Lesions of the Hand


Masses of the upper extremity are among the most common reasons for referral to a hand surgeon, with ganglions alone representing the second most frequent cause of referral. The vast majority of these lesions are benign, however the average hand surgeon will encounter a few malignant sarcomas during their career. For this reason, when evaluating any mass of the upper extremity it is imperative that the surgeon maintains a high level of suspicion and performs a thorough history and examination. With a systematic approach and strict adherence to standard principles of management, surgeons can provide optimal care to patients.

History, Examination, and Diagnosis

A thorough history and physical examination can provide a careful clinician with an accurate diagnosis in many cases. Targeted questions regarding an upper extremity mass should include: the length of time the mass has been present, the presence and quality of pain, any change in size/symptoms, a history of trauma in the area, and any systemic symptoms. The patient’s age, history of weight loss, personal/family history of malignancy, tobacco use, exposure to radiation/other carcinogens, and medications should all be elicited.

A thorough standard hand examination should be performed and documented in order to uncover any potential functional deficits due to mass involvement. This is especially important for medical-legal reasons prior to surgical intervention. When focusing on the lesion, the size, shape, color, consistency, and mobility of the lesion should be noted. Transillumination can be helpful in determining if a mass is cystic ( Fig. 60.1 ). The approximate depth of the mass relative to other tissues in the area can also frequently be assessed through palpation. Additionally, manipulating the mass in both transverse and proximal to distal directions can elucidate any adherence to the overlying skin or deeper structures (tendon, bone). Lastly, the function of adjacent structures should be carefully assessed; a Tinel’s sign in nearby nerves should be noted if present, and nearby joints should be a assessed for their range of motion. Any patient with a lesion determined to be high risk for malignancy requires a thorough pulmonary and lymphatic examination.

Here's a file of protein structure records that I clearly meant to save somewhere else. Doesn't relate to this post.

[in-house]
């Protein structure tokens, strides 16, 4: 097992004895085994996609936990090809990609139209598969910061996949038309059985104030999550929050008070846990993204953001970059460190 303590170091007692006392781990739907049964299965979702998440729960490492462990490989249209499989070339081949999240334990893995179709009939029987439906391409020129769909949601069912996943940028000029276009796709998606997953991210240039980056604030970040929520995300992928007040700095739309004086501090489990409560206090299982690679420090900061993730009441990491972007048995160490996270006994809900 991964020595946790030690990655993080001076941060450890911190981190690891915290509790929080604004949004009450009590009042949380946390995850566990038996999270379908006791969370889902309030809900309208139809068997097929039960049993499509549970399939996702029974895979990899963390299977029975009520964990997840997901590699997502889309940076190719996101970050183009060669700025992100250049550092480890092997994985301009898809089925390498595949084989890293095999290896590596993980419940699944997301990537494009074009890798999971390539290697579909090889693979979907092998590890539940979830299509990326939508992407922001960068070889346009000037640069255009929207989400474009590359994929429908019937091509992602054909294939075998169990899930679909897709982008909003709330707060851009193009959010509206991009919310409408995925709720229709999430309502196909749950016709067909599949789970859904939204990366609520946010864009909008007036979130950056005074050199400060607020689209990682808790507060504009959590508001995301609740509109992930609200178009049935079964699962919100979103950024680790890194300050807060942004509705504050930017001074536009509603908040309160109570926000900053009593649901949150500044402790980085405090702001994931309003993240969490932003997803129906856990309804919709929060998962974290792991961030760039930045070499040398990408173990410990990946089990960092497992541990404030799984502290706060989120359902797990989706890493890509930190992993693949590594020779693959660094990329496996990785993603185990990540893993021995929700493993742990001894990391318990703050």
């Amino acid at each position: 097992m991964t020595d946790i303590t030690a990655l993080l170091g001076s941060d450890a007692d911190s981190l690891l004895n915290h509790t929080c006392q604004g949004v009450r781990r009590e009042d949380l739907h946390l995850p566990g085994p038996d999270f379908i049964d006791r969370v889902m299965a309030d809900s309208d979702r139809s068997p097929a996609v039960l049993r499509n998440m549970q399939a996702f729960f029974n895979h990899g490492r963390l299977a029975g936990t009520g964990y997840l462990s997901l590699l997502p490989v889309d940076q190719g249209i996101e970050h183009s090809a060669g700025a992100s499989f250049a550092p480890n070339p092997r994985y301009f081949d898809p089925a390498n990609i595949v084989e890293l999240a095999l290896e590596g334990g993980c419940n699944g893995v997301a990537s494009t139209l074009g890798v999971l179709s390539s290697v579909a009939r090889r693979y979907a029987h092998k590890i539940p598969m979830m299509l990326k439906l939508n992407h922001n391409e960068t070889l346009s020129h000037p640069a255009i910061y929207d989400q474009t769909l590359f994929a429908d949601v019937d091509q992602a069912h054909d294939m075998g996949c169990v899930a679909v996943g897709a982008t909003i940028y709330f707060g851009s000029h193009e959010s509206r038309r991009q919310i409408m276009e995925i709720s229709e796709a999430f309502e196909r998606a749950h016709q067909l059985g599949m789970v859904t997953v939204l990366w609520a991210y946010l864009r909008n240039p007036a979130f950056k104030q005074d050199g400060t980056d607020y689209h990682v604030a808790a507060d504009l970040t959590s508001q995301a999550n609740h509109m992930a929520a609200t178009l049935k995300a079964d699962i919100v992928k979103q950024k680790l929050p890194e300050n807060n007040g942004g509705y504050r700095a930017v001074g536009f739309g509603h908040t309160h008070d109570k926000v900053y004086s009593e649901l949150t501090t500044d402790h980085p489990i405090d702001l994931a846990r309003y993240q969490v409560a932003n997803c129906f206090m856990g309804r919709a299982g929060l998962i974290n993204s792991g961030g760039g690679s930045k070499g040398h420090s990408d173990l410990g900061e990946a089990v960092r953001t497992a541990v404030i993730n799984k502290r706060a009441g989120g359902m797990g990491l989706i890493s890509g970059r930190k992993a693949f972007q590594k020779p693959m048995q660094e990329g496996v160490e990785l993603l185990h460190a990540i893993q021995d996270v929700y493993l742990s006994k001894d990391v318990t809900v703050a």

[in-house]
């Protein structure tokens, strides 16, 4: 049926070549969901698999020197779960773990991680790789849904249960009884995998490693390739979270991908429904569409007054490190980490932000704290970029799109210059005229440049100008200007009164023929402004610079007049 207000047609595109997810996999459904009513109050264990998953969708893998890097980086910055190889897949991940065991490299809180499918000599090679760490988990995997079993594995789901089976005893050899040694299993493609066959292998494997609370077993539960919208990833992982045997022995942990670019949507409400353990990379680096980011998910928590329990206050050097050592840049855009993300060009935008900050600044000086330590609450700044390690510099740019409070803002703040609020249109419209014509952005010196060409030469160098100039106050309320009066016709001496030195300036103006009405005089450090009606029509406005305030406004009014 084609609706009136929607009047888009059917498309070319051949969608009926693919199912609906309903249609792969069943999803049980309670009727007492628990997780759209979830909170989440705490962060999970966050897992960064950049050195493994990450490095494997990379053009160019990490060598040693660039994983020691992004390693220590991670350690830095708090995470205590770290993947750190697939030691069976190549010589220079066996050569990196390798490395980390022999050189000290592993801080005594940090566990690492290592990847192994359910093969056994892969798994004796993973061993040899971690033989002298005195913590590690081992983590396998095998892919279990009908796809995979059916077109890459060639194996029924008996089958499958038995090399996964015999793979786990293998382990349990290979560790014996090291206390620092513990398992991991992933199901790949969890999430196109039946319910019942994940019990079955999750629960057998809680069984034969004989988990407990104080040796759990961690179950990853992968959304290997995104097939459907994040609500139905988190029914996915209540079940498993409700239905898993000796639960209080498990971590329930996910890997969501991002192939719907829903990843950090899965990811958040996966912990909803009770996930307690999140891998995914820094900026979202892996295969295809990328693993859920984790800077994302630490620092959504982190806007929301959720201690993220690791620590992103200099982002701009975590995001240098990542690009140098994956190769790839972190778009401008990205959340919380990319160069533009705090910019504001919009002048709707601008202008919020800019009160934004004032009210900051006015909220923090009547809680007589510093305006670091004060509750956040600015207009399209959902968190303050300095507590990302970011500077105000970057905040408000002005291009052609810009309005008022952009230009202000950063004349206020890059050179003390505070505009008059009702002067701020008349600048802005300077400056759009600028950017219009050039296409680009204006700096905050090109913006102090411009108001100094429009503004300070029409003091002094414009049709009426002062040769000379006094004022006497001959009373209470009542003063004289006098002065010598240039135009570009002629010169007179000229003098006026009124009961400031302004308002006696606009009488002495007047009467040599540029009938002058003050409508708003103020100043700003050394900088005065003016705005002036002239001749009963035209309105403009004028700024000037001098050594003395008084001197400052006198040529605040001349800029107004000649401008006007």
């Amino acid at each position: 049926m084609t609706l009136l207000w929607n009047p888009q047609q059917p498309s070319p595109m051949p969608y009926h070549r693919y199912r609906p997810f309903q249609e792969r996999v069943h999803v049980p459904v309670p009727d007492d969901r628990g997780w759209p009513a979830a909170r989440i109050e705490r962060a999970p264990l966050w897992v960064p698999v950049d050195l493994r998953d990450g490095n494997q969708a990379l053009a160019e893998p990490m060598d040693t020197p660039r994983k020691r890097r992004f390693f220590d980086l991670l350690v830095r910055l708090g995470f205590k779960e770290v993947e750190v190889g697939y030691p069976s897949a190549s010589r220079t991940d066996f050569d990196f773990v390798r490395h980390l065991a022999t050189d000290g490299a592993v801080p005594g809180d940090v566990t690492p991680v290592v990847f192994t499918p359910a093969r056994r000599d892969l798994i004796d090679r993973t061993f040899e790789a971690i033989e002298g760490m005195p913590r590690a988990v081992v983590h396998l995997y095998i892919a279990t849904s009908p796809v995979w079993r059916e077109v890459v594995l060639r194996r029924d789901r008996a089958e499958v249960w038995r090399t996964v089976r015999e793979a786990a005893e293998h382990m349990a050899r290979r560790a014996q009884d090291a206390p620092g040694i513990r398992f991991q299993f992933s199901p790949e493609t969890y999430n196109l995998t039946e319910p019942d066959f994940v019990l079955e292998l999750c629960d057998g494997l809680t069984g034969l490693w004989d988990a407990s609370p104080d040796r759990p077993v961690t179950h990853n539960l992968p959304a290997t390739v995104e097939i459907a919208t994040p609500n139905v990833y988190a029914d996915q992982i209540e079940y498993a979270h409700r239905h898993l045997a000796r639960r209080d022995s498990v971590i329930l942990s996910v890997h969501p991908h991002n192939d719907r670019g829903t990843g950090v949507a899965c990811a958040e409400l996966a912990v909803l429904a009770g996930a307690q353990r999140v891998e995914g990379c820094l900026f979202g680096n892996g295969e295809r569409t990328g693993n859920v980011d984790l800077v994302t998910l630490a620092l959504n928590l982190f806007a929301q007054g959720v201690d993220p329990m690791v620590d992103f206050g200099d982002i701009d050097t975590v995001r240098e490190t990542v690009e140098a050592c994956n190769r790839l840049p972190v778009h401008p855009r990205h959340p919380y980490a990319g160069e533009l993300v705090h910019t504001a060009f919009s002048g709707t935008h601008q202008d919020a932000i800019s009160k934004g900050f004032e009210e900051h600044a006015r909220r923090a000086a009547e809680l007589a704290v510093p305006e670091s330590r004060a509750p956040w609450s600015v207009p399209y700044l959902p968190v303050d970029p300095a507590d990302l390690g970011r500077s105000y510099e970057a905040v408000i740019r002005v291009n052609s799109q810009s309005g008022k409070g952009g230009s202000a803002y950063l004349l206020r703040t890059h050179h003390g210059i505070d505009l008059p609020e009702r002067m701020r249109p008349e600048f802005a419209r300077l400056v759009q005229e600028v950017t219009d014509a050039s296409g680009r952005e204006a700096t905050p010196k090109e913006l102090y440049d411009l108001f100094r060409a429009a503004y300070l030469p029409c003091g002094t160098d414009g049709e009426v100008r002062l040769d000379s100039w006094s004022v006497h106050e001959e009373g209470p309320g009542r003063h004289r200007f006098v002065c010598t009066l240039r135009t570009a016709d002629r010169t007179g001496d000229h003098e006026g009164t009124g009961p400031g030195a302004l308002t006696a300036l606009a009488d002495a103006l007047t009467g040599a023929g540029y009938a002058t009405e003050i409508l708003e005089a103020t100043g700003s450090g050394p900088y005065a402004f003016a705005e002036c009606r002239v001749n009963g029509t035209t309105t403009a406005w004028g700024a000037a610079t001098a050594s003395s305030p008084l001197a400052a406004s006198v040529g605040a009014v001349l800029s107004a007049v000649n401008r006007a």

Fig. 60.1

(A) Volar mass of a small finger. (B) Diffuse glow of mass during transillumination with “flashlight” of a smart phone indicates cystic lesion, consistent with retinacular cyst.


Plain radiographs are the mainstay of work-up for hand masses. The majority of soft tissue lesions will not be directly visualized, however radiographs can help diagnose underlying pathology causing soft tissue manifestations or demonstrate soft tissue calcification as well as distortion or erosion into the bone ( Fig. 60.2 ). Plain radiographs will demonstrate any primary osseous tumor. Well-circumscribed lesions are generally benign and slow-growing, while those that demonstrate periosteal reaction without signs of infection or trauma are worrisome for malignancy.

Fig. 60.2

(A–C) Plain X-rays of thumb soft tissue mass demonstrating distortion of proximal phalanx from slow growth, but no bony erosion.

Magnetic resonance imaging (MRI) provides the highest definition of soft tissue lesions and provides the best information regarding soft tissue planes. MRI’s utility is greatest prior to biopsy, as surgical changes will distort borders of the structures. Generally, intravenous contrast is required in order to truly characterize masses; this is especially true in vascular malformations.

Computerized tomography (CT) is helpful in assessing extent of involvement of masses as well as providing multiplane information for assessment of smaller lesions. This is especially true for lesions that involve the carpal bones, as their relatively small size requires the higher resolution provided by CT. Additional CT scans of distant areas (e.g., chest CT) may also be required to determine the presence of metastatic disease in cases of malignancy.

Ultrasound, while incredibly helpful in imaging soft tissue, is limited by the availability of a skilled technologist and radiologist. Newer ultrasonography machines can provide high-resolution images when available.

Principles of Biopsy